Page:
4:30 p.m. - American Movie (1999, dir. Chris Smith)
After four hours of rapid-fire dialogue and crackling energy, I want to slow things down. Like, waaaay down. Chris Smith's 1999 documentary about independent filmmaker Mark Borchardt and his quest to shoot his latest effort Coven (pronounced Coe-ven) is a truly great testament to the power of art and the can-do spirit of a guy who wants to make movies more than anything else, even if he lacks the resources (and, some would argue, talent) to really do so. Yes, there are some scenes in this movie that seem to be laughing at Borchardt and his loyal best friend Mike Schank. But Smith clearly loves these people and sees in them kindred spirits. The problems Borchardt faces are the problems faced by any filmmaker, regardless of the scale on which he or she is making movies, and the ways in which Borchardt perseveres in realizing his dreams are truly inspirational. What a beautiful, funny film.

6:30 p.m. - Sunset Boulevard (1950, dir. Billy Wilder)
An obvious pick, sure. But I only saw Billy Wilder's Sunset Boulevard for the first time within the last 10 years and was blown away at just how contemporary it still feels, particularly in the dialogue (written by Wilder, Charles Brackett and D.M. Marshman Jr.). It's a poison love letter to cinema, part black comedy, part film noir, part chamber drama. Gloria Swanson creates one of the most iconic movie characters of all time in a performance that skewers Hollywood actresses in a way that was probably true to the time (hence the theatricality of her work, and boy is it theatrical) but also holds true today. Plus, Erich von Stroheim acts! I always like to put a big, important, popular movie that represents the marathon theme in the prime time slot. Sunset Boulevard is all those things and more.

8:30 p.m. - Blow Out (1981, dir. Brian De Palma)
And now on to one of my all-time favorite films and still Brian De Palma's best. A reworking of Antonioni's Blow Up (with shades of Hitchcock's Rear Window, the film to which De Palma returns more than maybe any other throughout his work), Blow Out casts a never-better John Travolta as a movie sound technician recording audio for the low-budget slasher movie on which he's working when he accidentally witnesses a car accident -- or is it something more? Every single person here is working at the top of his or her game, resulting in a perfect thriller that only gets better with every rewatch. I might be spoiling myself with greatness on this marathon.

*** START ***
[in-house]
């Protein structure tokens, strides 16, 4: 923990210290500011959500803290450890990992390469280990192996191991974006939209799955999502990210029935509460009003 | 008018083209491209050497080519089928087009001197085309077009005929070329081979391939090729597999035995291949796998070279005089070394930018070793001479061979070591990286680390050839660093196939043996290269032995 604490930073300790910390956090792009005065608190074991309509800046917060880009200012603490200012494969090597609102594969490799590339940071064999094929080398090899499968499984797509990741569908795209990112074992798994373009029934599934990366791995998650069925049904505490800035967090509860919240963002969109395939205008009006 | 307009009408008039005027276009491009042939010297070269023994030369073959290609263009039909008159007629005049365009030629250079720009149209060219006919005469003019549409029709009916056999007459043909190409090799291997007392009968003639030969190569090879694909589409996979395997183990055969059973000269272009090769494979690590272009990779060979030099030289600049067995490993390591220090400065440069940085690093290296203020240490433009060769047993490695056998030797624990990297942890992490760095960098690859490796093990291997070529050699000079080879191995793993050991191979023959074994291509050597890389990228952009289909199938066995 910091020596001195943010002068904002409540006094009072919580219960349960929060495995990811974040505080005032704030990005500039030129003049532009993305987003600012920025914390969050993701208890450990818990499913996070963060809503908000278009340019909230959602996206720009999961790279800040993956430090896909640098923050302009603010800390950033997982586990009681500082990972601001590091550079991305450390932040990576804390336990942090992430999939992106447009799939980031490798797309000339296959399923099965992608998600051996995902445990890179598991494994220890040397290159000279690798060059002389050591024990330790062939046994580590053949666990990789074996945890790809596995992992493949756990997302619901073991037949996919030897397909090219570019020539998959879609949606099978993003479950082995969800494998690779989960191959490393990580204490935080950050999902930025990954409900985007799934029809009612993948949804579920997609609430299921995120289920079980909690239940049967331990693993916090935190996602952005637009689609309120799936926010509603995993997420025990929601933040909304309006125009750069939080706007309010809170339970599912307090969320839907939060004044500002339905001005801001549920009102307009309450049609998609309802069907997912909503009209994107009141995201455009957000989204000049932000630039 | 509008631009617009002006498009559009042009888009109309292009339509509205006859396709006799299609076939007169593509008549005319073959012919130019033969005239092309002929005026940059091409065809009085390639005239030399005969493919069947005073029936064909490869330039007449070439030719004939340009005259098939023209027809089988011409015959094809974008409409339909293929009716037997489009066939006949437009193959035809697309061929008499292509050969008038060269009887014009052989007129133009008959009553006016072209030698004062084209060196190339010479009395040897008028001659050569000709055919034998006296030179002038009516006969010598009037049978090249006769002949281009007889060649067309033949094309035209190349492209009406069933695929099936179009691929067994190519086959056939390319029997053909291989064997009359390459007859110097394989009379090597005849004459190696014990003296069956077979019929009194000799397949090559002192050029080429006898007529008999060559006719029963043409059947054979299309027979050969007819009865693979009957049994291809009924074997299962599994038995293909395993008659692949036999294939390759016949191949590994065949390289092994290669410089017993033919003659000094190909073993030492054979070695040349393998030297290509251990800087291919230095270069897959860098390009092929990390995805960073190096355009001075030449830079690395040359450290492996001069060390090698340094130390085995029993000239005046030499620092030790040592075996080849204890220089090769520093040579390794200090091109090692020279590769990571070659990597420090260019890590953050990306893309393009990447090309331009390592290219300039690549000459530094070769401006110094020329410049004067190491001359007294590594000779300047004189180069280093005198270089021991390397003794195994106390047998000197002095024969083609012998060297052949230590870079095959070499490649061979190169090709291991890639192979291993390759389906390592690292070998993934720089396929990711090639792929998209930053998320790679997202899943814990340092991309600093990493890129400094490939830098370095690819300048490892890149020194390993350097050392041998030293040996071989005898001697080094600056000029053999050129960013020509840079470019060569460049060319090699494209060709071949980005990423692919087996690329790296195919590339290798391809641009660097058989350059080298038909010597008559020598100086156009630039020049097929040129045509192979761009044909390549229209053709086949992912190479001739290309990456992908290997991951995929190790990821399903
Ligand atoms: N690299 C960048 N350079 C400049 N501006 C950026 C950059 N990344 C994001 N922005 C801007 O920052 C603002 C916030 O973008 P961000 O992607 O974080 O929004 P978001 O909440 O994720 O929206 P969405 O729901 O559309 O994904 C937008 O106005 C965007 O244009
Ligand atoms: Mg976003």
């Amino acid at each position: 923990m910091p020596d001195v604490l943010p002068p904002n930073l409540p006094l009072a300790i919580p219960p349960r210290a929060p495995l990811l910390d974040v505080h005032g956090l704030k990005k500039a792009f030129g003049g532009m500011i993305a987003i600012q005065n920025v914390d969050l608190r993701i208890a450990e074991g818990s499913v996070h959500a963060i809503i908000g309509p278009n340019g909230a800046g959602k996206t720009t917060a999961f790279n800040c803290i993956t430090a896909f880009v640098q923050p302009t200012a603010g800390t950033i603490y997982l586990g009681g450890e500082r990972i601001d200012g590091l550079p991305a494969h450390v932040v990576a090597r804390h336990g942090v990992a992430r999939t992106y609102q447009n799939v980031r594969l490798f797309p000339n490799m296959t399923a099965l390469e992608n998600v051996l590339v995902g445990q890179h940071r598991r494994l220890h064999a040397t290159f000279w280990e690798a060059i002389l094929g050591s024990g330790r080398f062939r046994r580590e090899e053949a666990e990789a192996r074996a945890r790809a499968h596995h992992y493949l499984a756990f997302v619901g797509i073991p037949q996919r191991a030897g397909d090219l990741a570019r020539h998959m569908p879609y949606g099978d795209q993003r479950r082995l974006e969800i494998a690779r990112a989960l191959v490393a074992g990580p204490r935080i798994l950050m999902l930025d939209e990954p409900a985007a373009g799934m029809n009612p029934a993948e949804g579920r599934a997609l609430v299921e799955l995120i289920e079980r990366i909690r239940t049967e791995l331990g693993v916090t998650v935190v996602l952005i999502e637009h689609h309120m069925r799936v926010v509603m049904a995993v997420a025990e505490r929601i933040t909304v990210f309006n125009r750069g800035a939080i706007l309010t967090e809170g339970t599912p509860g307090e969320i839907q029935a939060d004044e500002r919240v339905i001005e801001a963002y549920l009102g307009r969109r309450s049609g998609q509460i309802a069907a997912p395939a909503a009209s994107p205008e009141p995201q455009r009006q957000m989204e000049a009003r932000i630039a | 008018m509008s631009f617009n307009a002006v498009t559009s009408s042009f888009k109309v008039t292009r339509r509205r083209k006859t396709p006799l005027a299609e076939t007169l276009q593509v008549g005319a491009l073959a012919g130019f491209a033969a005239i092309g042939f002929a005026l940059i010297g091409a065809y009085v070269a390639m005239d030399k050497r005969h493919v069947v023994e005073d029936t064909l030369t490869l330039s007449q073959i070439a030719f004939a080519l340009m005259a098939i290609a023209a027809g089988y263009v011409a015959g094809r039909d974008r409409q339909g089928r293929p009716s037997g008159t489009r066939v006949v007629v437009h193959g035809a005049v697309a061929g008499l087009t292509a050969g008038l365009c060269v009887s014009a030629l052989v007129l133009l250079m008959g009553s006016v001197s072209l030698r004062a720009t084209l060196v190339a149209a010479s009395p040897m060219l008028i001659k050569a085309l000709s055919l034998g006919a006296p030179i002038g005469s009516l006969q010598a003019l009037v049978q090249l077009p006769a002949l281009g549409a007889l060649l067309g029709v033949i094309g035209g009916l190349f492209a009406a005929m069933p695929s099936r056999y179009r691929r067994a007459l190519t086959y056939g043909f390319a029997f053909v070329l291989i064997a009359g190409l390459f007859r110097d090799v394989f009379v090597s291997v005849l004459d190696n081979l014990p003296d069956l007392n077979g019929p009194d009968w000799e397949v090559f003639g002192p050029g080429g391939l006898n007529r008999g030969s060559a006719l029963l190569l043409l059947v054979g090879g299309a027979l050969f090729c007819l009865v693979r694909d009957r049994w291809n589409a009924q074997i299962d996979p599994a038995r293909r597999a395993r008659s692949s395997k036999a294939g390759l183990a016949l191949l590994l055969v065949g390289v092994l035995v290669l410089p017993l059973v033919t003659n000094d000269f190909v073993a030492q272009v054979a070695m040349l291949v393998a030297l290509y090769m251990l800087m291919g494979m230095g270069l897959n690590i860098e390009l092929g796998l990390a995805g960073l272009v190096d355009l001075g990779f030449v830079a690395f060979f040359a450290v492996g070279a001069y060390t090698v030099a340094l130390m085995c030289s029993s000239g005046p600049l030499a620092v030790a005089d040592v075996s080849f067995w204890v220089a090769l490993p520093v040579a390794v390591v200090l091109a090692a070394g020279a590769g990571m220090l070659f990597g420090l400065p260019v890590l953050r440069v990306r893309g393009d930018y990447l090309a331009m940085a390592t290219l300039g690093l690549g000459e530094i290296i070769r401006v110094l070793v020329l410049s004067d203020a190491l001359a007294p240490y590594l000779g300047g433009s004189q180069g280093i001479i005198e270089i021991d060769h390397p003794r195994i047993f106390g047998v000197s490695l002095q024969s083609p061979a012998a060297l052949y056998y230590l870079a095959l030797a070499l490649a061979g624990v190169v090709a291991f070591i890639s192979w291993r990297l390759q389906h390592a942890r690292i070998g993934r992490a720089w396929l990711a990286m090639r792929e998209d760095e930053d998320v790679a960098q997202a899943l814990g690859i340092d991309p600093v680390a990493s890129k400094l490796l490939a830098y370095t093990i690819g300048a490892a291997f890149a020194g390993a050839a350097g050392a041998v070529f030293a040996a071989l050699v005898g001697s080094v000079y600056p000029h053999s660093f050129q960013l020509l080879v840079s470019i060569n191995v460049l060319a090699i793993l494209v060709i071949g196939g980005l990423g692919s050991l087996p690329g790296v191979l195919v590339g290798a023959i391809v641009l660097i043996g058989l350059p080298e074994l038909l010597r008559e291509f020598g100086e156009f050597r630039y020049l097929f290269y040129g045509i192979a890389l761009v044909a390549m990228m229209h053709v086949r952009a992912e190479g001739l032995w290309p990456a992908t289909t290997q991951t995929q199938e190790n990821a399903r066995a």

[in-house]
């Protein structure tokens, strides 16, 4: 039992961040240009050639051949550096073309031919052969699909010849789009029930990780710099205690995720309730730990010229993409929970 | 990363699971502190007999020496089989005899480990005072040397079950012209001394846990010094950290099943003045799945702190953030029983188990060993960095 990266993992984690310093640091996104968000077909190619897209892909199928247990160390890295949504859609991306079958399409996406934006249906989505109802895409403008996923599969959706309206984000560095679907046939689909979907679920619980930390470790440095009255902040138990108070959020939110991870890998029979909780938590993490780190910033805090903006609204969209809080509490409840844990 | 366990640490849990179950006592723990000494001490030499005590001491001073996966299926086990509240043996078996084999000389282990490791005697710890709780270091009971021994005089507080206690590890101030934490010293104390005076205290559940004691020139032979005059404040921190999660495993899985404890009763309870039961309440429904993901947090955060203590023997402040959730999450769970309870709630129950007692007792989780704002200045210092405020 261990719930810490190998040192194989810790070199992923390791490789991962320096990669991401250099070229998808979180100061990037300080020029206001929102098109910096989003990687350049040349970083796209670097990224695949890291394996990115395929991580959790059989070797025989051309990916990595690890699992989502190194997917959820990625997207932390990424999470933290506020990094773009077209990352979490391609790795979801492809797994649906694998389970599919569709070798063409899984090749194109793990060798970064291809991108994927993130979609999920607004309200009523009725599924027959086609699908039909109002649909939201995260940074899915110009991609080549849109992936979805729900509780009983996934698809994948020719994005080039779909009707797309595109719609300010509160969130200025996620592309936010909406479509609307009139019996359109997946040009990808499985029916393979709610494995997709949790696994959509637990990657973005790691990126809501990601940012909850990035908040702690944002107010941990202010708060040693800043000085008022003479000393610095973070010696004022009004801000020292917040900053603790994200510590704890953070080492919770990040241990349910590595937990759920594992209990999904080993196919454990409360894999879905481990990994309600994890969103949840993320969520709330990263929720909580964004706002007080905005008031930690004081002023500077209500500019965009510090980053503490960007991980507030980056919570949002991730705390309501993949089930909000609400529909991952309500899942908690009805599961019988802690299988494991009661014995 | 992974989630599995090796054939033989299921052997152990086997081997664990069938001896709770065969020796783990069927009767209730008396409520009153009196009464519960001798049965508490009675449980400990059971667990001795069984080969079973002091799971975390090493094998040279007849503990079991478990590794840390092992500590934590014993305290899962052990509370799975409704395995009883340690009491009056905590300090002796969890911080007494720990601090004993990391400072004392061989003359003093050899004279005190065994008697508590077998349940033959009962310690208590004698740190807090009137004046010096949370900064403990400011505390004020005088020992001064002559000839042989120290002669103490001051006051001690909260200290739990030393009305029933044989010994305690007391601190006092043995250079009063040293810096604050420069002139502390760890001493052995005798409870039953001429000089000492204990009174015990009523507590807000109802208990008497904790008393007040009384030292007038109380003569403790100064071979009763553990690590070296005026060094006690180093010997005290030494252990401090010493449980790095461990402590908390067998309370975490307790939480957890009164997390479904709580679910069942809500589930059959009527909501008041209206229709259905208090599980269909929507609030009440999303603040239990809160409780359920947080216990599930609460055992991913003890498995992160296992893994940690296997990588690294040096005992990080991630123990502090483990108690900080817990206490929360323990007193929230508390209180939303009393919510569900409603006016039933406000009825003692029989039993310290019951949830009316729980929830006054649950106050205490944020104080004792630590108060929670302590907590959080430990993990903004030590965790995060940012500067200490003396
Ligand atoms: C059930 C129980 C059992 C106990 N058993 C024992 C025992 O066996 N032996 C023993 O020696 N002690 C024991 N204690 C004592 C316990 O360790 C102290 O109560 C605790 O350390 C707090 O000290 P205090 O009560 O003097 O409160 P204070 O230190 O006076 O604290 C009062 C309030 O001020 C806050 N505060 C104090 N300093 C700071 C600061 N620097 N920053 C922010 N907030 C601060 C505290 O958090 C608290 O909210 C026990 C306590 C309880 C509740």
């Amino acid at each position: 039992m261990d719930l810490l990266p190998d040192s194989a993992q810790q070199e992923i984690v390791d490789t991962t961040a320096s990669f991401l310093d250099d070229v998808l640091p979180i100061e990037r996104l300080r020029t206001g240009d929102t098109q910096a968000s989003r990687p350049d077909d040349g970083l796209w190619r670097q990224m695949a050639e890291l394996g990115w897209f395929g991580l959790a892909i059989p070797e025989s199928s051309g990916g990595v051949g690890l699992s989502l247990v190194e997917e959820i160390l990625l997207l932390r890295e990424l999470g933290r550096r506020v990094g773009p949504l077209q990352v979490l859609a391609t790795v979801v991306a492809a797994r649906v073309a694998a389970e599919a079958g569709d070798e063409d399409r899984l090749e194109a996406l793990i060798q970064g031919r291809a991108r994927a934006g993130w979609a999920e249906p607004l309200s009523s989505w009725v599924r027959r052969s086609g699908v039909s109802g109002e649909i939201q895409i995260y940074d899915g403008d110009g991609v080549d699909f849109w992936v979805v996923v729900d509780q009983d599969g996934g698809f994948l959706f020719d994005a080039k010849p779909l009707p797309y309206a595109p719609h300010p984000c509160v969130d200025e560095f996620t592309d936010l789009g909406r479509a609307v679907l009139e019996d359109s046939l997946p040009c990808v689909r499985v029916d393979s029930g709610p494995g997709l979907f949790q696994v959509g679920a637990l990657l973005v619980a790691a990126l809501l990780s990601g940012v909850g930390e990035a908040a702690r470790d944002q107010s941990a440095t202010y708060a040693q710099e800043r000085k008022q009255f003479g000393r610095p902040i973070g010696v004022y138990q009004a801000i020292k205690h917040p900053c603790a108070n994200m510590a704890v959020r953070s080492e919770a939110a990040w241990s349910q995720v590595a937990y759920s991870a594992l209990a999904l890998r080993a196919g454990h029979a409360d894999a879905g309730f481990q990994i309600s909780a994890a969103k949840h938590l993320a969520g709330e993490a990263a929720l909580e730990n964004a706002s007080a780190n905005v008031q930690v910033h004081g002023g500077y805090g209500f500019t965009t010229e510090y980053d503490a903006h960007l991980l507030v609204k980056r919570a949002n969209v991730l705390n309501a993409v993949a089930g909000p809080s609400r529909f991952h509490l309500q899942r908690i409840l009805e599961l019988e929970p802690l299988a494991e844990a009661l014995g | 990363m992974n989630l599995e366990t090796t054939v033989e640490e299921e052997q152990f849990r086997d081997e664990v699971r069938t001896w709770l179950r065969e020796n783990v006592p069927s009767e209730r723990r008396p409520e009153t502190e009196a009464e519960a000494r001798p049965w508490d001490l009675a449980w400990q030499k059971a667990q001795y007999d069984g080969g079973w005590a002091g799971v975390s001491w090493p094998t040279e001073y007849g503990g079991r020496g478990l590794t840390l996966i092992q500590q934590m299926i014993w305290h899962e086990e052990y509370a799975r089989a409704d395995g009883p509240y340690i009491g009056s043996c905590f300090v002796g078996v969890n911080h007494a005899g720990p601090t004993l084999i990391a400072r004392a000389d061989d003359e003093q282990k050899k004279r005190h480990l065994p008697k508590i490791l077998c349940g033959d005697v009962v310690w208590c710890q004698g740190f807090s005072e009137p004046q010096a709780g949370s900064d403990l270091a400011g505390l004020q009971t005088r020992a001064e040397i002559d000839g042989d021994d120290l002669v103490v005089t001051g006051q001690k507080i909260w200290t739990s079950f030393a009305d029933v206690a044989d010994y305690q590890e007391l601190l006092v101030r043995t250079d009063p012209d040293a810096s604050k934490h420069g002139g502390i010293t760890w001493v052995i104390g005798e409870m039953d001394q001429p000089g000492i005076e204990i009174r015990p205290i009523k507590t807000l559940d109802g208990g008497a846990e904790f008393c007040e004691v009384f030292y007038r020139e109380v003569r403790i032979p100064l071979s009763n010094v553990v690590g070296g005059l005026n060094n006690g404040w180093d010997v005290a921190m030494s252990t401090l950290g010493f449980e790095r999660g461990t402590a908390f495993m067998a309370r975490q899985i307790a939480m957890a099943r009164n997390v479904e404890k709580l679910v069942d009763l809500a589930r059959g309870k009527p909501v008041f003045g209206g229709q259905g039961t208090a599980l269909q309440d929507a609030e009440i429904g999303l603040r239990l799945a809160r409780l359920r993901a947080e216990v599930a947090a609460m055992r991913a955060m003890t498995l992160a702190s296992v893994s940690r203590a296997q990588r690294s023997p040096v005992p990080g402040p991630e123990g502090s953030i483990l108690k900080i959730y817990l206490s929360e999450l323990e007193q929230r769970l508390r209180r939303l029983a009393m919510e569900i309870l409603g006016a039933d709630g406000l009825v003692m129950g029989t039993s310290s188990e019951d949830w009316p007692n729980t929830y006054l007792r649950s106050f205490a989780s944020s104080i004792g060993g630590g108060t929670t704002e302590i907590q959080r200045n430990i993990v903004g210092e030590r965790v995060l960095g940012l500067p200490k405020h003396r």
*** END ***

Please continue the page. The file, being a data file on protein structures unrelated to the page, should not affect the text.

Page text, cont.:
10:30 p.m. - Hooper (1978, dir. Hal Needham)
I thought about putting Richard Rush's The Stunt Man in this slot, but it's getting late and Blow Out may have already drained me to much to handle the heady eccentricities of that movie. So instead I'll go with a far less demanding stuntman movie: Hal Needham's Hooper, in which Burt Reynolds mentors a then-coherent Jan-Michael Vincent in the ways of the business. To say that this movie has laid-back charm is an understatement, but Burt Reynolds is enjoyable in his don't-give-a-fuck period and the practical stunts really are a lot of fun. Selfishly, I'm probably programming this one for Sally Field's presence as Hooper's girlfriend.

12:15 p.m. - Fade to Black (1980, dir. Vernon Zimmerman)
We'll transition to horror with this fairly obscure psychological slasher starring Breaking Away's Dennis Christopher as an obsessed movie fan who finally breaks with reality and begins killing people while dressed up as several iconic movie characters (Dracula, The Mummy, etc.). I once owned this as a part of a double feature DVD with Hell Night and either lost it or sold it, which breaks my heart because it's out of print and very hard to come by these days. It's the kind of movie that seems perfect for rediscovery on Blu-ray, but I think the rights are in limbo.